Group Think: This Is So We

Our preferences in art and music are often influenced by the masses.

By Carlin Flora, published November 1, 2008 - last reviewed on June 9, 2016

Duncan Watts was annoyed to see a rapturous mob swarming around Leonardo da Vinci's Mona Lisa at the Louvre while many other magnificent works at the museum sat unviewed.

A sociologist at Columbia University, Watts traced the Mona Lisa's popularity to a series of events that brought attention to it, among which were its theft by an Italian patriot in 1911 and a refashioning by Andy Warhol in 1963.

"We have this myth of individual people making decisions, but our tastes are shaped by social forces," says Watts's colleague Matthew Salganik, a professor of sociology at Princeton University.

To explore why some works of art top the charts while others languish in the discount bin, the team created a Web site where thousands of subjects could listen to obscure songs. Half of the group simply downloaded the tunes they liked. The other half did the same, but could see how many times each song had already been downloaded.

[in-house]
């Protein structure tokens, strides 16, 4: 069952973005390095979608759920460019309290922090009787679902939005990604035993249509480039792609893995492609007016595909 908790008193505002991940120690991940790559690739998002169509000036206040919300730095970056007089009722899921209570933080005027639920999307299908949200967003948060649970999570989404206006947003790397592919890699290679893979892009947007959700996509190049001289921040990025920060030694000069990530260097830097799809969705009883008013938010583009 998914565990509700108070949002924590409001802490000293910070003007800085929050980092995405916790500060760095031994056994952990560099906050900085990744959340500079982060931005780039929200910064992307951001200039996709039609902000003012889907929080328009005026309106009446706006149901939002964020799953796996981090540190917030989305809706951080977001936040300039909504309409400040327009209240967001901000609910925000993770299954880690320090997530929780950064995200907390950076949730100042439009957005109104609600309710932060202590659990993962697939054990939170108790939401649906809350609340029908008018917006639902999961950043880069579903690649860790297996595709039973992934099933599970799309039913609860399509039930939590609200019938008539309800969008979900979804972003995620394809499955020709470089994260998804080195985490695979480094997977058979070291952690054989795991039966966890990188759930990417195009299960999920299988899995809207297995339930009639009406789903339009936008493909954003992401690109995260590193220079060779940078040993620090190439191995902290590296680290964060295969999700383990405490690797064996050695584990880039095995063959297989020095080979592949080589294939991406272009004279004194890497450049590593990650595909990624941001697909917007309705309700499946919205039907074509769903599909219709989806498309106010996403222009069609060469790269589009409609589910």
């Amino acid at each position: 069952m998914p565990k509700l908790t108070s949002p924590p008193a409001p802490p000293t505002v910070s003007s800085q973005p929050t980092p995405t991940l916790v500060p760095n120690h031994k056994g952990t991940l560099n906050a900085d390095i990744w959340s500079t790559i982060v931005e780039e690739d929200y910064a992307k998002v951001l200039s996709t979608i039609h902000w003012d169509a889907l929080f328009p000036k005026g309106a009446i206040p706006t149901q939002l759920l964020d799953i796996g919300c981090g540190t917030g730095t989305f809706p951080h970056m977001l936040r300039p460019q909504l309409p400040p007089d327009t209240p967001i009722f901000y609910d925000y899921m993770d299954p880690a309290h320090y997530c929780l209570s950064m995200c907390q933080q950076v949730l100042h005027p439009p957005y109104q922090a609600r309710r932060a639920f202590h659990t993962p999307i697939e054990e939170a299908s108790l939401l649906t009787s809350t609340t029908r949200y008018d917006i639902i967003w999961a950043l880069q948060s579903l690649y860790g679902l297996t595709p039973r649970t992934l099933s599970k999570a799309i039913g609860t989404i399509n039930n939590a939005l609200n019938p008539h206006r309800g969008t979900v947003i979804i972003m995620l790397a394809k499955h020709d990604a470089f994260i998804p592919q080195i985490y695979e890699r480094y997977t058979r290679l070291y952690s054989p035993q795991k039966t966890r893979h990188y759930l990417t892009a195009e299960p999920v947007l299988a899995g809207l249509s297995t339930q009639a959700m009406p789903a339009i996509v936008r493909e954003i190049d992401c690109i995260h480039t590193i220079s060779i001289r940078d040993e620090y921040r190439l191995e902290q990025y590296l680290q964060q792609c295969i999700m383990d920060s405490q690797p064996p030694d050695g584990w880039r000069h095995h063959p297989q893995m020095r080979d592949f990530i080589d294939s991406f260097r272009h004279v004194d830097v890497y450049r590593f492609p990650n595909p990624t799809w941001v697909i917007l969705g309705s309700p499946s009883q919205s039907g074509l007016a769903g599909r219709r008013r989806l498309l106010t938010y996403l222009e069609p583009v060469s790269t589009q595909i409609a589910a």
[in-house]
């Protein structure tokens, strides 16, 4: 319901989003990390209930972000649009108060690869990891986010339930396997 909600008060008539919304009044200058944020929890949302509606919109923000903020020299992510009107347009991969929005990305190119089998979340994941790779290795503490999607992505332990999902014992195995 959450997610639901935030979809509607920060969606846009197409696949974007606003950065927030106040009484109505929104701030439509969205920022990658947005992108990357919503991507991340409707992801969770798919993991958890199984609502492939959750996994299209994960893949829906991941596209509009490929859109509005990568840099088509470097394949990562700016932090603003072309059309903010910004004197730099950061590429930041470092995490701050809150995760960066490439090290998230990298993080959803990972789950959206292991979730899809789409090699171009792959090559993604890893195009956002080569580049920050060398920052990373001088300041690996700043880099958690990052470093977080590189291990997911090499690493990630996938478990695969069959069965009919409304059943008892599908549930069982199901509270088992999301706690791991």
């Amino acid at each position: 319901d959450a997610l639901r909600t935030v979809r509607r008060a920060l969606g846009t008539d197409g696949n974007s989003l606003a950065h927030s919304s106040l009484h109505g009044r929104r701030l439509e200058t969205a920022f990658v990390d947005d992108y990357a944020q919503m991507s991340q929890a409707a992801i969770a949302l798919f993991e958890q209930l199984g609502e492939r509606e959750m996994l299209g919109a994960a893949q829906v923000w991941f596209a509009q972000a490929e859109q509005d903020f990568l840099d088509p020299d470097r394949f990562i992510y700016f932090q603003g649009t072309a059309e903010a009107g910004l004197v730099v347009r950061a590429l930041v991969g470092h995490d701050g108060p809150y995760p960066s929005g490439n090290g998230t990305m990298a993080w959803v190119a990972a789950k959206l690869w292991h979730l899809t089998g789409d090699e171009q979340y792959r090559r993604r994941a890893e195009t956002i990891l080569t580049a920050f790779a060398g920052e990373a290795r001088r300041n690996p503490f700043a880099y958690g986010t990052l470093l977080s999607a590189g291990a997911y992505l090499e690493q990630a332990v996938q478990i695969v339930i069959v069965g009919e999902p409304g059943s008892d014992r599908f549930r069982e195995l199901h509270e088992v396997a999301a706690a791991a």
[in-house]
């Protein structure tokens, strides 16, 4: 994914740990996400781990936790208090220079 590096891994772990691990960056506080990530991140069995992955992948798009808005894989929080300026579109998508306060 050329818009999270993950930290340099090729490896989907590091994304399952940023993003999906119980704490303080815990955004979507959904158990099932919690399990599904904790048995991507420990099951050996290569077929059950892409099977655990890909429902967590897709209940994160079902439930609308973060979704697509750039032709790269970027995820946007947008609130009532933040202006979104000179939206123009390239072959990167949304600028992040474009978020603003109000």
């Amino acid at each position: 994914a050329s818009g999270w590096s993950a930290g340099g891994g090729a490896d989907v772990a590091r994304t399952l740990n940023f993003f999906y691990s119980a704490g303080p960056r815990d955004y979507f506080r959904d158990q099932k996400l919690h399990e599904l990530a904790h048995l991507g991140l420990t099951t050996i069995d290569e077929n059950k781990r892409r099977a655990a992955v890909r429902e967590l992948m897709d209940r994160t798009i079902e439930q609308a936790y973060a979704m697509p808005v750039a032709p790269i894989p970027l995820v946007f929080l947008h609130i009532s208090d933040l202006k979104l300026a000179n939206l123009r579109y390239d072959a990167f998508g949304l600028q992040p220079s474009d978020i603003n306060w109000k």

The second group tended to choose the most popular songs, creating a snowball effect for tunes picked by the first listeners. Though bowing to the influence of others gets a bad rap, there are good reasons to go along with the crowd, Salganik says. "We're social creatures. If everyone at work is talking abut Harry Potter, it's nice to be able to join in." Besides, it's a natural shortcut out of the tremendous consumer-choice overload we face.

Groupthink tends to keep the dreck down, thankfully unappealing songs (as judged by the group who couldn't see which were popular) were not downloaded often. But not all good songs rose to the top. Salganik advises artists not to feel bad if the masses haven't latched on to their work. "Just because you haven't broken through doesn't mean people wouldn't like what you're doing if they were exposed to it."